Although Tuesday’s Chicago mayoral election saw a record low voter turnout, education policy stood out as a key issue for voters.
Tuesday did not bring any closure to the race as Mayor Rahm Emanuel failed to obtain the necessary 50 percent plus one votes for an outright victory. Emanuel and Cook County Commissioner Jesus “Chuy” Garcia will face a runoff election on April 7.
Emanuel has run into trouble with city education as far back as fall, 2012 when the Chicago Teachers Union held its first strike in 25 years. The strike resulted in more than a week of cancelled classes for Chicago public schools and sent a strong message to Emanuel that the union was a force to be reckoned with.
Emanuel’s next run-in with schools was in spring of 2013. Facing severe budget shortages and half-used schools, Emanuel closed nearly 50 public schools, causing outrage among the affected communities that still hasn’t subsided.
Then there is the issue of the Chicago School Board, whose members are appointed by the mayor. A non-binding ballot measure for an elected school board saw overwhelming support, reaching above 85 percent in most wards. Any change to the board has to come from the Illinois General Assembly.
Candidates like 2nd Ward Alderman Bob Fioretti sought to take advantage of the unpopularity of the school closing, using his campaign to emphasize the need for kids to attend schools close to home.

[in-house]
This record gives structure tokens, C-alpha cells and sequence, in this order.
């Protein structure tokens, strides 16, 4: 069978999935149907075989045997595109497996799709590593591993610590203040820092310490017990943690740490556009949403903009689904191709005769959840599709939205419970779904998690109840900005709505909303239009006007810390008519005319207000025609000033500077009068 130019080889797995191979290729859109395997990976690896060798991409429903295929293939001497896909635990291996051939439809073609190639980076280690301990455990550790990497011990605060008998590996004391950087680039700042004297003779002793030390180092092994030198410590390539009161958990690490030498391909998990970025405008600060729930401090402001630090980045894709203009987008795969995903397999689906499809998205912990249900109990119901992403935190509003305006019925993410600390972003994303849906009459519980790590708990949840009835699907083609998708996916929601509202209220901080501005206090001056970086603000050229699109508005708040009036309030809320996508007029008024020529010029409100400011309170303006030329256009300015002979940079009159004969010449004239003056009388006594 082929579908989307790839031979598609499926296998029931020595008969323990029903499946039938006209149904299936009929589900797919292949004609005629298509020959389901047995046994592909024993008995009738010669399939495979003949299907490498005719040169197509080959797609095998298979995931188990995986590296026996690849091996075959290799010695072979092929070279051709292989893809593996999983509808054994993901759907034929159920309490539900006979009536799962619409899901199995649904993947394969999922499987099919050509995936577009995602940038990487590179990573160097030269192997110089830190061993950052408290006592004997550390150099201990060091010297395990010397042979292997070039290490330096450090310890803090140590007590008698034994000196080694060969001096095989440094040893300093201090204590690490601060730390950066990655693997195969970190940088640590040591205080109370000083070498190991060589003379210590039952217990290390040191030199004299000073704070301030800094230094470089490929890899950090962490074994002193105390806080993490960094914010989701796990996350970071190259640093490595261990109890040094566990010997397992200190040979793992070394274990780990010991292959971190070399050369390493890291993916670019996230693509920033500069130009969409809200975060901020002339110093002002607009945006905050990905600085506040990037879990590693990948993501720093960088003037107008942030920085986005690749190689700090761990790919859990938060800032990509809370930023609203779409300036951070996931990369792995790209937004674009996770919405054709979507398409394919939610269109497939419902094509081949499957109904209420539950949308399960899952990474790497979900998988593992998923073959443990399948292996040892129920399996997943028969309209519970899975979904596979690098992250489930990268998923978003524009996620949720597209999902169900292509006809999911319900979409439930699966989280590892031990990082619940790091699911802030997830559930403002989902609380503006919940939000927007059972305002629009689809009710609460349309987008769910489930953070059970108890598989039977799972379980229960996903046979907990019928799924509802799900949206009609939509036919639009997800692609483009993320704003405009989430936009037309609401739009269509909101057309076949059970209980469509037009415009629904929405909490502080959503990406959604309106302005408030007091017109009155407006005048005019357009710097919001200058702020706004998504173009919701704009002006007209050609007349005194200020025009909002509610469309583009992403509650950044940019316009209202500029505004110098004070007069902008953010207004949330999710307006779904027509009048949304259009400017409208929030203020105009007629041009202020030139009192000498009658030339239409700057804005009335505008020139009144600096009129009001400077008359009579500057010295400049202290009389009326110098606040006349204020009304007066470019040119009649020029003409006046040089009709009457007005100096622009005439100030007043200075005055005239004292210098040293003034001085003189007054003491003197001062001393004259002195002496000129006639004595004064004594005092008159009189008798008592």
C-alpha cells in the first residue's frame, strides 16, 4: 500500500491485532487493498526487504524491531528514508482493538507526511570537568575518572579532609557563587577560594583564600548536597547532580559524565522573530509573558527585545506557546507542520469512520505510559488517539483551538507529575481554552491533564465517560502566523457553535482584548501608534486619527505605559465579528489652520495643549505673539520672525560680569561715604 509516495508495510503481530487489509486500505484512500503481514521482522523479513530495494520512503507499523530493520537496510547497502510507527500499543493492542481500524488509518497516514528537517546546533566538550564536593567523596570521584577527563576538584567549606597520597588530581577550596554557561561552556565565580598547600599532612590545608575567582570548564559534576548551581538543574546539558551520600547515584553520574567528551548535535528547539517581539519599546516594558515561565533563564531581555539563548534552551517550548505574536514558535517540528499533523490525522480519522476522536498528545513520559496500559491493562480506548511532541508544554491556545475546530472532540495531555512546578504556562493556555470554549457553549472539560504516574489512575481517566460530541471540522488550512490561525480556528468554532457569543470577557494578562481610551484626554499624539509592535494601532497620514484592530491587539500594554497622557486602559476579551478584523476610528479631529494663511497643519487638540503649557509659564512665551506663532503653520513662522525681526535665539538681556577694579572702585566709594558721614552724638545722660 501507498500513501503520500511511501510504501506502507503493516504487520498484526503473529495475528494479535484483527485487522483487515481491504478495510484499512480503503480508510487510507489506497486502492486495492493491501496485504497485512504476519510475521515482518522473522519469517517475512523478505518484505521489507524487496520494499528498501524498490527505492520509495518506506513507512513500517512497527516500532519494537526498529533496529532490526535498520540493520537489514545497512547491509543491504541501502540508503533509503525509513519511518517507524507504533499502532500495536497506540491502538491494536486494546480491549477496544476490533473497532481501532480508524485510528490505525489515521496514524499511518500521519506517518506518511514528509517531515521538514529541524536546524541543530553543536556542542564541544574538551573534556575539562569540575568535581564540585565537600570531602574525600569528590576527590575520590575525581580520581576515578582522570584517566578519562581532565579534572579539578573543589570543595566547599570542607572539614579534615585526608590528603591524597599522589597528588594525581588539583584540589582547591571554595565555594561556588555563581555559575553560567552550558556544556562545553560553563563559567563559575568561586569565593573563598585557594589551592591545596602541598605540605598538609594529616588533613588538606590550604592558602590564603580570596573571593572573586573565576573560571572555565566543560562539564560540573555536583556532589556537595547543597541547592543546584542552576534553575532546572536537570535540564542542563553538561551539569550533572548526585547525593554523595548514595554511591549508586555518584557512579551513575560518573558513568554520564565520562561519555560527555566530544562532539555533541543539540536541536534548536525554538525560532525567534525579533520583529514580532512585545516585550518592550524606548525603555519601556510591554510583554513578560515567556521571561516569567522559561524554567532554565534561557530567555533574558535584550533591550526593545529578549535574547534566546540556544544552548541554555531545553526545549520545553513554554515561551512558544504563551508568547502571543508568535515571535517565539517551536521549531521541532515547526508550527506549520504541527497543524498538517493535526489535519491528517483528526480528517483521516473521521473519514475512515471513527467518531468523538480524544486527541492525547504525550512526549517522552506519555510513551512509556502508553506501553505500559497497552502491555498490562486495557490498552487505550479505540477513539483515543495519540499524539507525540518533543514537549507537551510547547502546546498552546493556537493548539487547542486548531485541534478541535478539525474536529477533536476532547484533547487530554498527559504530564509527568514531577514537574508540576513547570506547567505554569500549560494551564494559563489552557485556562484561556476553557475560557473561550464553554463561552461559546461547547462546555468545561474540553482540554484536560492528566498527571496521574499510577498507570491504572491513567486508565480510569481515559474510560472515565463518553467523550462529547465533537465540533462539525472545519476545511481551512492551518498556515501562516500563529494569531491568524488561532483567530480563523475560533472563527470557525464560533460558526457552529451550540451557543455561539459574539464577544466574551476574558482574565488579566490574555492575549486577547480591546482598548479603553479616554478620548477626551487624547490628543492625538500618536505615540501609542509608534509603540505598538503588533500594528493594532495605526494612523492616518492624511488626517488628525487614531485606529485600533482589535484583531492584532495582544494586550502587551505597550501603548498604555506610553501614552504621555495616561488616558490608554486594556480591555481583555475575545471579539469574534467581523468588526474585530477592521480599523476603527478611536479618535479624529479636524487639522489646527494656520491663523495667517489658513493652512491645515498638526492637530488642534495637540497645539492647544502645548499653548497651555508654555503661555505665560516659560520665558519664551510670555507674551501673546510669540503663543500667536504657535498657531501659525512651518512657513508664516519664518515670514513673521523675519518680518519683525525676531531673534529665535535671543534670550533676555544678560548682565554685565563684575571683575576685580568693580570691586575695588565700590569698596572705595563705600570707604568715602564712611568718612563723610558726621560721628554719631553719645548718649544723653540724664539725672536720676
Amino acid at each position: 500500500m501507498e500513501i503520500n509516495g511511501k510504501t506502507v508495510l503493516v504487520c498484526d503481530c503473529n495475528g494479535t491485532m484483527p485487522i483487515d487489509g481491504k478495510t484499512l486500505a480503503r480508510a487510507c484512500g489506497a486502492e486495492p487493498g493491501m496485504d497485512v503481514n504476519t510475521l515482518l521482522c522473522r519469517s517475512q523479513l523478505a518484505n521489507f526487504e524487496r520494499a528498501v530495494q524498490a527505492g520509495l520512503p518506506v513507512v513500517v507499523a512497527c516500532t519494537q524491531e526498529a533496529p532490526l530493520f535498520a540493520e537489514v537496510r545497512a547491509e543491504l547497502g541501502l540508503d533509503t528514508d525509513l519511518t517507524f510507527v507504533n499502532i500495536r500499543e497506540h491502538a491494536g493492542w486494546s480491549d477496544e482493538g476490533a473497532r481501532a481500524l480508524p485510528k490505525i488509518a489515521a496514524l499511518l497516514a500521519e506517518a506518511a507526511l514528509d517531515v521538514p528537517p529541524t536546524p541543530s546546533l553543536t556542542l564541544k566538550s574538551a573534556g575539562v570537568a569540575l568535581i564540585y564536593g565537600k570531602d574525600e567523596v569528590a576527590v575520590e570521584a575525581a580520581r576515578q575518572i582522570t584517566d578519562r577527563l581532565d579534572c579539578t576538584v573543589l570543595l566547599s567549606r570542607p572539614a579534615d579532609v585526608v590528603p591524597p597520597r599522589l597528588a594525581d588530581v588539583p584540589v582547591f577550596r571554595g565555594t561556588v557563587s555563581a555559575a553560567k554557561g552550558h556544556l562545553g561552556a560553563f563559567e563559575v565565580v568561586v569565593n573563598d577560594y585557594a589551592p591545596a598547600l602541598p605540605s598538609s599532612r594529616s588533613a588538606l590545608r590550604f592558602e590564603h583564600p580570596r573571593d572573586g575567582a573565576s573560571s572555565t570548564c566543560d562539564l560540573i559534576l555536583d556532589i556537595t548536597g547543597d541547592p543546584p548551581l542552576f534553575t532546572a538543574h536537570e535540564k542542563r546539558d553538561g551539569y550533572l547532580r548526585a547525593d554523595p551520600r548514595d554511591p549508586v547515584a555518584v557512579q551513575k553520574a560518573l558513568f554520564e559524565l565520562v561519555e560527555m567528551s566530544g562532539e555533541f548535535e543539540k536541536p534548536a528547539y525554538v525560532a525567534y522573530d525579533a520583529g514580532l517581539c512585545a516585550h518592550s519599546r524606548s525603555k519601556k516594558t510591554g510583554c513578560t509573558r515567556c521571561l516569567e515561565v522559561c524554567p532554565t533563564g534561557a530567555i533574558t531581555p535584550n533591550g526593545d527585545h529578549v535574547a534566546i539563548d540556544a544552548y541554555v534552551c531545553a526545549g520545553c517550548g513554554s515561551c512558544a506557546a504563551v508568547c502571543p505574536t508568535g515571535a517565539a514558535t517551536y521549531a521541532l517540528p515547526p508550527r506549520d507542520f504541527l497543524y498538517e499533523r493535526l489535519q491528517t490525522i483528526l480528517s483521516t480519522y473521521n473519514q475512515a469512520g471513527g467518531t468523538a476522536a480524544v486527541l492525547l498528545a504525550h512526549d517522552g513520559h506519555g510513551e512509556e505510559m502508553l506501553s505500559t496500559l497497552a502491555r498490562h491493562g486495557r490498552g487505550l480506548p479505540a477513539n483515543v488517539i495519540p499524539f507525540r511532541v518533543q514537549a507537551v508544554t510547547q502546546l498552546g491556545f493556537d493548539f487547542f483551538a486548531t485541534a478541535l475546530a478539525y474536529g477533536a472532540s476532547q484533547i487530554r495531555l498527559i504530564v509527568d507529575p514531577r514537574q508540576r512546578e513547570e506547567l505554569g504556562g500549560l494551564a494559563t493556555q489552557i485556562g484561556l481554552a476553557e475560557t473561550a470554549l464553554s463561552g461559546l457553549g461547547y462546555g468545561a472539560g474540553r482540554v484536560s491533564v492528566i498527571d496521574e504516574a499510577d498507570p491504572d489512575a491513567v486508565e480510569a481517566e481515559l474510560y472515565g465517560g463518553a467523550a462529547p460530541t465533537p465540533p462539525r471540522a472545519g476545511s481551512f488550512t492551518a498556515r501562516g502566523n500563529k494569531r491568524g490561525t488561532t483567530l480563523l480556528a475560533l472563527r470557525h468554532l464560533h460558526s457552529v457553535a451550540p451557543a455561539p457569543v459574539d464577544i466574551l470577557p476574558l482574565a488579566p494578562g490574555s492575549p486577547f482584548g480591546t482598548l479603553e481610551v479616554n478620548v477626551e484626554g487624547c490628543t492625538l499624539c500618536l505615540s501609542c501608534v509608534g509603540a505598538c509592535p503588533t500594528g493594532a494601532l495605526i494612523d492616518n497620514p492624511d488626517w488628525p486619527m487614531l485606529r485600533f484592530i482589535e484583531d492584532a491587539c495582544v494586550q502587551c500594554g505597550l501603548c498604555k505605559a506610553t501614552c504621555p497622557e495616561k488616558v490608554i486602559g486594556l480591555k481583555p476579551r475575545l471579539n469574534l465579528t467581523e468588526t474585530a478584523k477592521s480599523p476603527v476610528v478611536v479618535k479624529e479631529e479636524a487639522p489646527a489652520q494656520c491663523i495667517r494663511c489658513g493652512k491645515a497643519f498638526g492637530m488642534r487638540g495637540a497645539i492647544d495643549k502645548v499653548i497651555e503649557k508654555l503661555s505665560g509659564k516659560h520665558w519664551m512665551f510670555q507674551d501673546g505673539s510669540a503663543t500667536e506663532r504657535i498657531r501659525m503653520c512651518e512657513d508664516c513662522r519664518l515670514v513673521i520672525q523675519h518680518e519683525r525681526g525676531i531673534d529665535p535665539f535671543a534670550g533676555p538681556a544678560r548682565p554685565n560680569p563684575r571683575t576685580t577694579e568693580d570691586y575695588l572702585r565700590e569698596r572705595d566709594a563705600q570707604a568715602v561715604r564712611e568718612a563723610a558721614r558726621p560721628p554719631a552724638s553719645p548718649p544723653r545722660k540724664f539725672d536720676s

Fioretti proposed the city expand or renovate existing school buildings to enhance enrollment, rather than putting more substantial funding in selective enrollment high schools in areas where they already exist.
Garcia holds similar views, frequently touting his plans to help families of all income by putting a stop to school closings and reducing selective testing.
Now that the election has gone to a runoff, both Emanuel and Garcia will be looking to poach supporters from the losing candidates.
Gerard O’Toole of Rogers Park, who voted for Fioretti, may vote for Garcia in the April runoff.
“I believe Rahm may still win the election, but he will have to earn it,” O’Toole said.
For O’Toole, the election results and earlier teacher’s strike may have taught Emanuel a lesson on how to handle the average Chicagoan’s concerns.
Chicago public elementary school teacher, Courtney Matarese, said Emanuel’s support of more charter schools is not beneficial to city neighborhoods. Matarese said Garcia has the vision to help their communities.
“Garcia still needs to elicit straight-forward plans to improve public schools, but he speaks with passion and shows honesty to working on answering the community’s needs,” said Matarese.
John Jacoby, a litigation attorney in South Loop, said there’s a gap between the mayor’s policies and voter interests.
“Rahm has shown that he is not comfortable amongst his own voters, doing private photo-ops rather than releasing which areas he will be in and when,” Jacoby said.
“That contributes to why voters may feel there is no longer trust in their mayor.”